Design of VHDL based Totally Self-Checking Finite State Machine and Data Path Descriptions C. Bolchini, R. Montandon, F. Salice, D. Sciuto metic units (dealt with in [8] for instance), the TSC Abstract This paper presents a complete methodology to design a methodology applies the traditional encoding of the data Totally Self-Checking sequential architecture based on – Berger or Parity code –. When the data path is sethe generic architecture of FSMD (finite state machine quential a specific innovative approach has been deand data path), such as the one deriving from VHDL fined, based on the identified structures composing the specifications. The control part of the system is denetwork. signed to be Self-Checking by adopting a state assignThe methodology is integrated in the design process of ment providing a constant Hamming distance between VLSI system, described in VHDL. This formalism (coneach 〈present state, next state〉 pair of binary codes. stituting the entry point of the design methodology toThe design of the data path is based on both classical gether with the KISS format for MCNC benchmarks) methodologies (e. g., Parity, Berger code) and ad-hoc allows the integration of the proposed approach in a strategies (e. g., multiplexer cycle) suited for the spestandard industrial design flow. One of the main advancific circuit structure. Self-Checking properties and tages of the proposed methodology is that it is, to the costs are evaluated on a set of benchmark FSMs and on authors' knowledge, the only complete approach for the a number of VHDL circuits. realization of TSC complex systems starting from a VHDL description. Other approaches, instead, mainly Index Terms – Totally Self-Checking, Finite State deal with a subset of the system (typically the controlMachine and Data path (FSMD), detecting codes, ler), sometimes requiring a reduced area overhead. Yet, checker circuits, state encoding, VHDL. the area penalty of the presented methodology mostly 1. INTRODUCTION derives from the fact that all components are designed Self-Checking (SC) devices are increasingly becoming a to be TSC and all necessary checkers are included to suitable approach to the design of complex systems, to obtain a TSC system. cope with the growing difficulty of on-line and off-line The elements of the TSC design methodology based on testing. As far as on-line testing is concerned, the dethe aforementioned aspects are the following ones. sign of Self-Checking systems allows the detection of 1. State encoding based on the constant Hamming disboth transient and permanent faults, providing the identance for detecting the incorrect evolution of the contification of an erroneous behavior as soon as it is obtrol FSM through its states (Sec. 4). servable. 2. Sequential data path encoding according to ad hoc A Self-Checking circuit consists of a functional circuit techniques (Sec. 5). generating encoded data and a checker, which verifies 3. Output encoding with Parity/Berger code (Sec. 6). that no fault has occurred (either in the circuit or in the 4. Achievement of the complete fault coverage by actchecker itself) by controlling that data belong to the ing on faults observability, i. e., their ability to proadopted code. When combinational circuits are considduce a detectable error. This is a necessary step since ered, a SC design encodes the circuit outputs, when sethe methodology defined at a functional level does quential circuits are considered, the encoding applies to not cover all stuck-at faults at gate level due to lack outputs and state [1]. of a complete fault-error relation enforced at a structural level, guaranteeing that each fault produces all The paper considers the design process for SC circuits, and only detectable errors (Sec. 8). oriented toward control dominated systems based on Finite State Machines and Data path (FSMD) descripStep 4 is performed a posteriori after encoding the entions, typical of VLSI devices specified in VHDL. The tire network, allowing logic sharing between next-state goal of this investigation is to present a complete methand output functions, for an area overhead minimizaodology for the design of Self-Checking sequential systion. tems specified in VHDL, covering all aspects; state asThe paper is organized as follows. Section 2 introduces signment, data encoding and applications of synthesis the generic system architecture, the highlights of the constraints. The FSM state assignment constitutes a proposed design methodology and some definitions, novelty. The main difference from other approaches ([1 providing a review of related approaches. Sections 3 2 3 4 5 6 7]), is that the assigned state code does not through 8 detail the different aspects of the methodolconstitute a codeword itself, but the sequence present ogy following the organization presented above. Costs state code–next state code is the element of the defined and Self-Checking properties of the complete system are code. The binary codes assigned to the FSM states are evaluated on a set of MCNC benchmark FSMs and on a such that each 〈present state, next state〉 pair is set of industrial controllers, also comparing the characterized by the same constant Hamming distance. achieved results with other published approaches. ConWhen the data path is combinational, without specific clusions and future developments are presented in the arithmetic units (dealt with in [8] for instance), the TSC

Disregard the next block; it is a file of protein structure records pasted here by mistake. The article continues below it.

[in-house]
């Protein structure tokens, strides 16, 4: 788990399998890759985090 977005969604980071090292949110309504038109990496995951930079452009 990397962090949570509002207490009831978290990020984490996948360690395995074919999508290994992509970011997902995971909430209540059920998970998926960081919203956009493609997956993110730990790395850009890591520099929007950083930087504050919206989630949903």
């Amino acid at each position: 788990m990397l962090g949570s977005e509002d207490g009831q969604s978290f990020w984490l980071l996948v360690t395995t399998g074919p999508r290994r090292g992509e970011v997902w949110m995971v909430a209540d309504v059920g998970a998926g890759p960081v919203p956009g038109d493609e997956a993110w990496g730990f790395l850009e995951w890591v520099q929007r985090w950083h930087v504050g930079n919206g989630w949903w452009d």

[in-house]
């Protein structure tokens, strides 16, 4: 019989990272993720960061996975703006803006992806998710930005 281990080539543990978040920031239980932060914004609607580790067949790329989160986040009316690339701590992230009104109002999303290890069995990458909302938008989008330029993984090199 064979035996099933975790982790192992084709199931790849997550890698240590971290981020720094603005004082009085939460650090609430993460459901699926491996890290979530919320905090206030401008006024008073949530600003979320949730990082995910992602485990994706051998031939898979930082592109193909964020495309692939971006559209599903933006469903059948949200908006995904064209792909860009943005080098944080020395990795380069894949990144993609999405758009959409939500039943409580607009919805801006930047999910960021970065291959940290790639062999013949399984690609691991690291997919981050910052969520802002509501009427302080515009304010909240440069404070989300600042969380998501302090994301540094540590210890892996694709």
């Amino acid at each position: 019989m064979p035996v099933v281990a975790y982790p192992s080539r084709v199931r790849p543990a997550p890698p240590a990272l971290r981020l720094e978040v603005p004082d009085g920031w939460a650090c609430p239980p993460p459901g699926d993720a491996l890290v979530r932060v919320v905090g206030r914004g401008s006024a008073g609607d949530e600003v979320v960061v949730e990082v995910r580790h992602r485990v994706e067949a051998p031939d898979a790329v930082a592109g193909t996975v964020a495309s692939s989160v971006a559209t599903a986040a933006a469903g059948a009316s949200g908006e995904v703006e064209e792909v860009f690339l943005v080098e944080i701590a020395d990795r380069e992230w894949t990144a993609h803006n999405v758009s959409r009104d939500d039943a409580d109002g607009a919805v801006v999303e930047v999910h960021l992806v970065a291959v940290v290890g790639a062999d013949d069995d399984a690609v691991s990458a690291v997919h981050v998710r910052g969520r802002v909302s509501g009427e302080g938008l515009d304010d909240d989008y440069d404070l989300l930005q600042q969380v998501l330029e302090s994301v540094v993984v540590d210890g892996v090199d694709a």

final section 10.